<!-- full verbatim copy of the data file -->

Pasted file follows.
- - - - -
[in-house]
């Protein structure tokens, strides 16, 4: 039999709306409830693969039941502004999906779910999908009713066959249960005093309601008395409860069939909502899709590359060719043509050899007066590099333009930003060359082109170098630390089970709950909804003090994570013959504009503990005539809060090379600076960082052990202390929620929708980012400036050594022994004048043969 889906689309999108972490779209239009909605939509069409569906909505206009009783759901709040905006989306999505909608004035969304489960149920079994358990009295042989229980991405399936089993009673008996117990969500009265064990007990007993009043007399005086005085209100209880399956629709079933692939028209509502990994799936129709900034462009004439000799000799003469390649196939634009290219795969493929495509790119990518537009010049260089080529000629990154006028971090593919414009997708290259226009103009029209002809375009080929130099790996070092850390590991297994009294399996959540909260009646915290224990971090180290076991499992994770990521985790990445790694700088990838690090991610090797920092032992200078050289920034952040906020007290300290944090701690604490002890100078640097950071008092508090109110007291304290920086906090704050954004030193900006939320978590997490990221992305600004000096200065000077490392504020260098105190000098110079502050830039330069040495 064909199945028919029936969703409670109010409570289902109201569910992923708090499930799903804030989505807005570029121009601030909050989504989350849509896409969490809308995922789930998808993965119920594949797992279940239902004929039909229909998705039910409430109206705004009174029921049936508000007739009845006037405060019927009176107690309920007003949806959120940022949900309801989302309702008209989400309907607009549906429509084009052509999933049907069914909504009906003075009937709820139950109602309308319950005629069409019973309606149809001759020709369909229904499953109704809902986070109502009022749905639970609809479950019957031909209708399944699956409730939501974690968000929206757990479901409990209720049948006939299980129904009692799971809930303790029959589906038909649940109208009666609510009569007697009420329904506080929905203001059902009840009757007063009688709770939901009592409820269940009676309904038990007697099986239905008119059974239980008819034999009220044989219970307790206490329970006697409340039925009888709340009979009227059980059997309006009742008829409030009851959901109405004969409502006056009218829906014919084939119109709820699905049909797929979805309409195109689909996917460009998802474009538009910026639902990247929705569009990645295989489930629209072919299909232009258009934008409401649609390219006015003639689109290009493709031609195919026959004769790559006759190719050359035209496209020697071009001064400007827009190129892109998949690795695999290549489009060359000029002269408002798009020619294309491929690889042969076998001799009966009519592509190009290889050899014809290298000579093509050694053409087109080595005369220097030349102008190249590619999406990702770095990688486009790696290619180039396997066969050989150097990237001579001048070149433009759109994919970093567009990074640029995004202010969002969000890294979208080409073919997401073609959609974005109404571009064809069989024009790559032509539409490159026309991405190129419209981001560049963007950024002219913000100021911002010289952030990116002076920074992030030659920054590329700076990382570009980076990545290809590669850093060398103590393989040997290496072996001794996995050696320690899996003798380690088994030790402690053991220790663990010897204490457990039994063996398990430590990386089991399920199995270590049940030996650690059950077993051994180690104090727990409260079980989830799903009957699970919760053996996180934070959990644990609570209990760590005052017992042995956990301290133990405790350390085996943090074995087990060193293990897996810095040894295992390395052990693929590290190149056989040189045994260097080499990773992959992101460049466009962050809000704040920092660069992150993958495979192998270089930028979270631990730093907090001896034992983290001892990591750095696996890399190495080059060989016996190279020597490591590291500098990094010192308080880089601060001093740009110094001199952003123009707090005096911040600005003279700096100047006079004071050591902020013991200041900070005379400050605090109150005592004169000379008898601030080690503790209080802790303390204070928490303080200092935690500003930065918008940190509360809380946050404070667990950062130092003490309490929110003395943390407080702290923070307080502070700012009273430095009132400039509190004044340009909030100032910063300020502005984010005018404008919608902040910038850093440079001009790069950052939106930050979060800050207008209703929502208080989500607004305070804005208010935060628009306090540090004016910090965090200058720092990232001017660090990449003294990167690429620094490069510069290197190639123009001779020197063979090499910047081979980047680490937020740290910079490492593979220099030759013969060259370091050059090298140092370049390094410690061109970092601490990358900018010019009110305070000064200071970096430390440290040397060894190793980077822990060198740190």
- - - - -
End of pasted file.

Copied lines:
[in-house]
């Protein structure tokens, strides 16, 4: 039999709306409830693969039941502004999906779910999908009713066959249960005093309601008395409860069939909502899709590359060719043509050899007066590099333009930003060359082109170098630390089970709950909804003090994570013959504009503990005539809060090379600076960082052990202390929620929708980012400036050594022994004048043969 889906689309999108972490779209239009909605939509069409569906909505206009009783759901709040905006989306999505909608004035969304489960149920079994358990009295042989229980991405399936089993009673008996117990969500009265064990007990007993009043007399005086005085209100209880399956629709079933692939028209509502990994799936129709900034462009004439000799000799003469390649196939634009290219795969493929495509790119990518537009010049260089080529000629990154006028971090593919414009997708290259226009103009029209002809375009080929130099790996070092850390590991297994009294399996959540909260009646915290224990971090180290076991499992994770990521985790990445790694700088990838690090991610090797920092032992200078050289920034952040906020007290300290944090701690604490002890100078640097950071008092508090109110007291304290920086906090704050954004030193900006939320978590997490990221992305600004000096200065000077490392504020260098105190000098110079502050830039330069040495 064909199945028919029936969703409670109010409570289902109201569910992923708090499930799903804030989505807005570029121009601030909050989504989350849509896409969490809308995922789930998808993965119920594949797992279940239902004929039909229909998705039910409430109206705004009174029921049936508000007739009845006037405060019927009176107690309920007003949806959120940022949900309801989302309702008209989400309907607009549906429509084009052509999933049907069914909504009906003075009937709820139950109602309308319950005629069409019973309606149809001759020709369909229904499953109704809902986070109502009022749905639970609809479950019957031909209708399944699956409730939501974690968000929206757990479901409990209720049948006939299980129904009692799971809930303790029959589906038909649940109208009666609510009569007697009420329904506080929905203001059902009840009757007063009688709770939901009592409820269940009676309904038990007697099986239905008119059974239980008819034999009220044989219970307790206490329970006697409340039925009888709340009979009227059980059997309006009742008829409030009851959901109405004969409502006056009218829906014919084939119109709820699905049909797929979805309409195109689909996917460009998802474009538009910026639902990247929705569009990645295989489930629209072919299909232009258009934008409401649609390219006015003639689109290009493709031609195919026959004769790559006759190719050359035209496209020697071009001064400007827009190129892109998949690795695999290549489009060359000029002269408002798009020619294309491929690889042969076998001799009966009519592509190009290889050899014809290298000579093509050694053409087109080595005369220097030349102008190249590619999406990702770095990688486009790696290619180039396997066969050989150097990237001579001048070149433009759109994919970093567009990074640029995004202010969002969000890294979208080409073919997401073609959609974005109404571009064809069989024009790559032509539409490159026309991405190129419209981001560049963007950024002219913000100021911002010289952030990116002076920074992030030659920054590329700076990382570009980076990545290809590669850093060398103590393989040997290496072996001794996995050696320690899996003798380690088994030790402690053991220790663990010897204490457990039994063996398990430590990386089991399920199995270590049940030996650690059950077993051994180690104090727990409260079980989830799903009957699970919760053996996180934070959990644990609570209990760590005052017992042995956990301290133990405790350390085996943090074995087990060193293990897996810095040894295992390395052990693929590290190149056989040189045994260097080499990773992959992101460049466009962050809000704040920092660069992150993958495979192998270089930028979270631990730093907090001896034992983290001892990591750095696996890399190495080059060989016996190279020597490591590291500098990094010192308080880089601060001093740009110094001199952003123009707090005096911040600005003279700096100047006079004071050591902020013991200041900070005379400050605090109150005592004169000379008898601030080690503790209080802790303390204070928490303080200092935690500003930065918008940190509360809380946050404070667990950062130092003490309490929110003395943390407080702290923070307080502070700012009273430095009132400039509190004044340009909030100032910063300020502005984010005018404008919608902040910038850093440079001009790069950052939106930050979060800050207008209703929502208080989500607004305070804005208010935060628009306090540090004016910090965090200058720092990232001017660090990449003294990167690429620094490069510069290197190639123009001779020197063979090499910047081979980047680490937020740290910079490492593979220099030759013969060259370091050059090298140092370049390094410690061109970092601490990358900018010019009110305070000064200071970096430390440290040397060894190793980077822990060198740190």